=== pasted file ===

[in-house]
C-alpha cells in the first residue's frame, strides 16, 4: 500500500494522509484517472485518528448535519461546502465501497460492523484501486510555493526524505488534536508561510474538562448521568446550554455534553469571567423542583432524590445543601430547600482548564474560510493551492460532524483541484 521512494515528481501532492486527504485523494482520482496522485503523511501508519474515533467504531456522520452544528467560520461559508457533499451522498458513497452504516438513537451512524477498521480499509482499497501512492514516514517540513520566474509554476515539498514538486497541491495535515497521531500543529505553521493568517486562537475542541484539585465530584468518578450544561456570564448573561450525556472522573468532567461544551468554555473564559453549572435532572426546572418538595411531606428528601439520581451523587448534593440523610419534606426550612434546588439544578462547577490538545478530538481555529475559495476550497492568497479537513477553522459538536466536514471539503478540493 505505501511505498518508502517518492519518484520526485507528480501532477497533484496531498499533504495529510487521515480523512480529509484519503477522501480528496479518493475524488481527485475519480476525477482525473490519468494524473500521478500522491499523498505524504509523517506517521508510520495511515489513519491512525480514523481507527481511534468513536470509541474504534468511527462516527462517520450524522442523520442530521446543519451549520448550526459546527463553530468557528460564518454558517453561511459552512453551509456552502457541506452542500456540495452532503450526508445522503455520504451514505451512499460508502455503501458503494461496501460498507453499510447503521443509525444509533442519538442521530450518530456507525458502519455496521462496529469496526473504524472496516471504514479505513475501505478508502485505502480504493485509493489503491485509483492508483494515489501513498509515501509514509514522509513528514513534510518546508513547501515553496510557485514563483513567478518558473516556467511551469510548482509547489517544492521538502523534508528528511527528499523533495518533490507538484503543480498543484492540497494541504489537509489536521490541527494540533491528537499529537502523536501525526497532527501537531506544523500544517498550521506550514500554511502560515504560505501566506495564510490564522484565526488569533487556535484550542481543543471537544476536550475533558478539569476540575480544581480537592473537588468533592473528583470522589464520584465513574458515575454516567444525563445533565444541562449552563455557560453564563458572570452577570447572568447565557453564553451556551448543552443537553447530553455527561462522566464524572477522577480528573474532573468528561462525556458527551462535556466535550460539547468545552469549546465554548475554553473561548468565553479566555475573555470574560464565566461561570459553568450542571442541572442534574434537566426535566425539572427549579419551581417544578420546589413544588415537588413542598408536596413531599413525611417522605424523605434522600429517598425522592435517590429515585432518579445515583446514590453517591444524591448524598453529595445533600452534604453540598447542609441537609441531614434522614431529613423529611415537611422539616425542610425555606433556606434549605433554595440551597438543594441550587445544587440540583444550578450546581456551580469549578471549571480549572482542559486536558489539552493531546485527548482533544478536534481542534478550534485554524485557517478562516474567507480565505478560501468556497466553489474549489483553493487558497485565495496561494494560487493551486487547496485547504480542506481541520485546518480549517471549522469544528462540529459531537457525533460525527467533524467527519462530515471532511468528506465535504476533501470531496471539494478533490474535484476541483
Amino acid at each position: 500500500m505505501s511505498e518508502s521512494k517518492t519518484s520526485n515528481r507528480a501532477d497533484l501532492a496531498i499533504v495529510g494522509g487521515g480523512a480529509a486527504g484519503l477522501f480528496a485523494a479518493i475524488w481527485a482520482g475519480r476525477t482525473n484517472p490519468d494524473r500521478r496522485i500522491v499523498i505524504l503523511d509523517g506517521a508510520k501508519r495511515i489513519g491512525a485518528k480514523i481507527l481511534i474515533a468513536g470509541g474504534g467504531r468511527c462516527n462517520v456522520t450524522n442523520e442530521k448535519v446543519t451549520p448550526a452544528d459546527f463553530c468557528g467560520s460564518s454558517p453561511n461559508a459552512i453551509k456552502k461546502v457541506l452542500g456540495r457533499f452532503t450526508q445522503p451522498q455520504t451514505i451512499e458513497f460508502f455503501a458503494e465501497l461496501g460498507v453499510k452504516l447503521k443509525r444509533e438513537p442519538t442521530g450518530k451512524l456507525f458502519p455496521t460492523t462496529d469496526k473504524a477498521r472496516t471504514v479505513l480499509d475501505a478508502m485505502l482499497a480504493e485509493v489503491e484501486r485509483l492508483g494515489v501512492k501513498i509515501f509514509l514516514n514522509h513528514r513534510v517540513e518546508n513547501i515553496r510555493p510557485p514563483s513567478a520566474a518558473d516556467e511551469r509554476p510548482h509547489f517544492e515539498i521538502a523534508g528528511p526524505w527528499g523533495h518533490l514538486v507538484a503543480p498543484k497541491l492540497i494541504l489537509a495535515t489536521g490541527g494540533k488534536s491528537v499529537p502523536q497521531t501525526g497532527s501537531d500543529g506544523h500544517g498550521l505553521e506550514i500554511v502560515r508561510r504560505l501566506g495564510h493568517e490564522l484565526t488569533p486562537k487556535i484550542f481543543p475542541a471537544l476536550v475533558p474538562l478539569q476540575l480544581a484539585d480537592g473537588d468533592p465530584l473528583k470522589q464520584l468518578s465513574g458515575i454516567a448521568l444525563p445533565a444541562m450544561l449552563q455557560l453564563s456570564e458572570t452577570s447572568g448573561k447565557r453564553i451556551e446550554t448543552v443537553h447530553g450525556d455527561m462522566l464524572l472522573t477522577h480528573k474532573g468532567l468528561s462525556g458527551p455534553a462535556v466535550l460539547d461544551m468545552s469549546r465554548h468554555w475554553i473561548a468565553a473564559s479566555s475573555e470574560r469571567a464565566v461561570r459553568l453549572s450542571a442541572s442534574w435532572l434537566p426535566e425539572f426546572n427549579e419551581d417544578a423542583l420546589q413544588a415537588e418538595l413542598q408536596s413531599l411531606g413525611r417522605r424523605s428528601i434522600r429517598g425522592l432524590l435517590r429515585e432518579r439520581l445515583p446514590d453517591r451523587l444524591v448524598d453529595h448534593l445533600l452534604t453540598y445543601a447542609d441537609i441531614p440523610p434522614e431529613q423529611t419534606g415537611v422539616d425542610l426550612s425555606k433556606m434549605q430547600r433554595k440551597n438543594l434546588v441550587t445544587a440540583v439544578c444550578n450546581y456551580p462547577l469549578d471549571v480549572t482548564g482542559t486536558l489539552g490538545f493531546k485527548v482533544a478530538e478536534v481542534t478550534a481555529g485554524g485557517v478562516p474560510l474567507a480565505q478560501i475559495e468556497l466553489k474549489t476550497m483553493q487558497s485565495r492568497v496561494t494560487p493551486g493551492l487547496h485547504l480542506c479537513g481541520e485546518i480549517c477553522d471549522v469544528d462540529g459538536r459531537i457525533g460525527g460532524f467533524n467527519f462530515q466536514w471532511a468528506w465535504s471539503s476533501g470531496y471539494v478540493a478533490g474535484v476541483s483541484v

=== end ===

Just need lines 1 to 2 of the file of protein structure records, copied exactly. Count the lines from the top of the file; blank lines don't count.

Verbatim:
[in-house]
C-alpha cells in the first residue's frame, strides 16, 4: 500500500494522509484517472485518528448535519461546502465501497460492523484501486510555493526524505488534536508561510474538562448521568446550554455534553469571567423542583432524590445543601430547600482548564474560510493551492460532524483541484 521512494515528481501532492486527504485523494482520482496522485503523511501508519474515533467504531456522520452544528467560520461559508457533499451522498458513497452504516438513537451512524477498521480499509482499497501512492514516514517540513520566474509554476515539498514538486497541491495535515497521531500543529505553521493568517486562537475542541484539585465530584468518578450544561456570564448573561450525556472522573468532567461544551468554555473564559453549572435532572426546572418538595411531606428528601439520581451523587448534593440523610419534606426550612434546588439544578462547577490538545478530538481555529475559495476550497492568497479537513477553522459538536466536514471539503478540493 505505501511505498518508502517518492519518484520526485507528480501532477497533484496531498499533504495529510487521515480523512480529509484519503477522501480528496479518493475524488481527485475519480476525477482525473490519468494524473500521478500522491499523498505524504509523517506517521508510520495511515489513519491512525480514523481507527481511534468513536470509541474504534468511527462516527462517520450524522442523520442530521446543519451549520448550526459546527463553530468557528460564518454558517453561511459552512453551509456552502457541506452542500456540495452532503450526508445522503455520504451514505451512499460508502455503501458503494461496501460498507453499510447503521443509525444509533442519538442521530450518530456507525458502519455496521462496529469496526473504524472496516471504514479505513475501505478508502485505502480504493485509493489503491485509483492508483494515489501513498509515501509514509514522509513528514513534510518546508513547501515553496510557485514563483513567478518558473516556467511551469510548482509547489517544492521538502523534508528528511527528499523533495518533490507538484503543480498543484492540497494541504489537509489536521490541527494540533491528537499529537502523536501525526497532527501537531506544523500544517498550521506550514500554511502560515504560505501566506495564510490564522484565526488569533487556535484550542481543543471537544476536550475533558478539569476540575480544581480537592473537588468533592473528583470522589464520584465513574458515575454516567444525563445533565444541562449552563455557560453564563458572570452577570447572568447565557453564553451556551448543552443537553447530553455527561462522566464524572477522577480528573474532573468528561462525556458527551462535556466535550460539547468545552469549546465554548475554553473561548468565553479566555475573555470574560464565566461561570459553568450542571442541572442534574434537566426535566425539572427549579419551581417544578420546589413544588415537588413542598408536596413531599413525611417522605424523605434522600429517598425522592435517590429515585432518579445515583446514590453517591444524591448524598453529595445533600452534604453540598447542609441537609441531614434522614431529613423529611415537611422539616425542610425555606433556606434549605433554595440551597438543594441550587445544587440540583444550578450546581456551580469549578471549571480549572482542559486536558489539552493531546485527548482533544478536534481542534478550534485554524485557517478562516474567507480565505478560501468556497466553489474549489483553493487558497485565495496561494494560487493551486487547496485547504480542506481541520485546518480549517471549522469544528462540529459531537457525533460525527467533524467527519462530515471532511468528506465535504476533501470531496471539494478533490474535484476541483